THE SMALL B!G by Steve Martin
I borrowed this paperback from my local library and wished I had my own copy so that I can underline and capture its rich and practical insights. Written by three behavioural psychologists, I found it extremely useful for motivating people and providing them with incentives to switch from bad habits, mediocrity and boredom to passionately adopting life-changing values.
The title THE SMALL B!G speaks of how little changes and shifts can result in enormous differences and outcome. There are 52 short chapters and to whet your appetite, I shall share some of the chapter headings.What SMALL BIG can persuade people to pay their taxes on time
What SMALL BIG can persuade people to go against the crowd
What SMALL steps can lead to BIG leaps when building relationships, partnerships and team work
What SMALL BIG can reduce people’s tendency to procrastinate (and yours too!)
What SMALL BIG can help you to lead more productive meetings
What SMALL BIG can encourage more creative thinking
What surprisingly simple SMALL BIG can get you the help you need
How might a SMALL touch lead to a BIG increase in value
Please note that these are not gimmicks; they are based on extensive research.
Sample Like tax collectors in a lot of countries, officials in Britain’s, Her Majesty’s Revenue & Customs (HMRC) had a problem. Too many of her citizens were not submitting their tax returns and paying what they owed on time.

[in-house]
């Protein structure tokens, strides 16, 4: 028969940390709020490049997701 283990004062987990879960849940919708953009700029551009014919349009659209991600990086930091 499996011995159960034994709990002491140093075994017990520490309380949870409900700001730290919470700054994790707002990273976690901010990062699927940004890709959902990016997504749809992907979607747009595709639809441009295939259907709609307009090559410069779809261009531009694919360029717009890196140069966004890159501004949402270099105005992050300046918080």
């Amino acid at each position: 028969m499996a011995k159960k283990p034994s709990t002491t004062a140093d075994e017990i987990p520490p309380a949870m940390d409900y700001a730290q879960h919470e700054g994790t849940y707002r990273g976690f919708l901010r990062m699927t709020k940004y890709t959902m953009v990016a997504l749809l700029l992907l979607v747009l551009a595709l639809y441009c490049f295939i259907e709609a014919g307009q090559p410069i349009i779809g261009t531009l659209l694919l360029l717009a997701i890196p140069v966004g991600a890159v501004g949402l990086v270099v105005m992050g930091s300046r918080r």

For years HMRC posted letters and communication targeted at late payers. These were focussed on consequences…if they failed to respond and pay on time, they will face interest charges, late fees and legal actions. For some these traditional approaches work well but for many others they do not. In 2009, HMRC consulted the authors for an alternative approach informed by persuasion science. All it involved was one small change: a single sentence added to their standard letter.
So, what exactly was this small change? We simply (and truthfully) informed the recipients of the large number of citizens who actually pay their taxes on time.
(In 2008 HMRC collected 290 million out of a possible 510 million pounds – a clearance rate of 57%. In 2009, HMRC collected 560 million out of 650 million debt – a clearance rate of 86%)
But why should so many thousands of people feel compelled to mail in their checks on the basis of a small change to the letter? The answer lies in the fundamental principle of human behaviour that scientists call social proof – the evidence of the crowd. It means that people’s behaviour is largely shaped by the behaviours of those around them, especially those with whom they strongly identify. (pp9,10.)
Two products were on display.
One lot of customers were invited to touch them.
The other to view but they were not to handle them.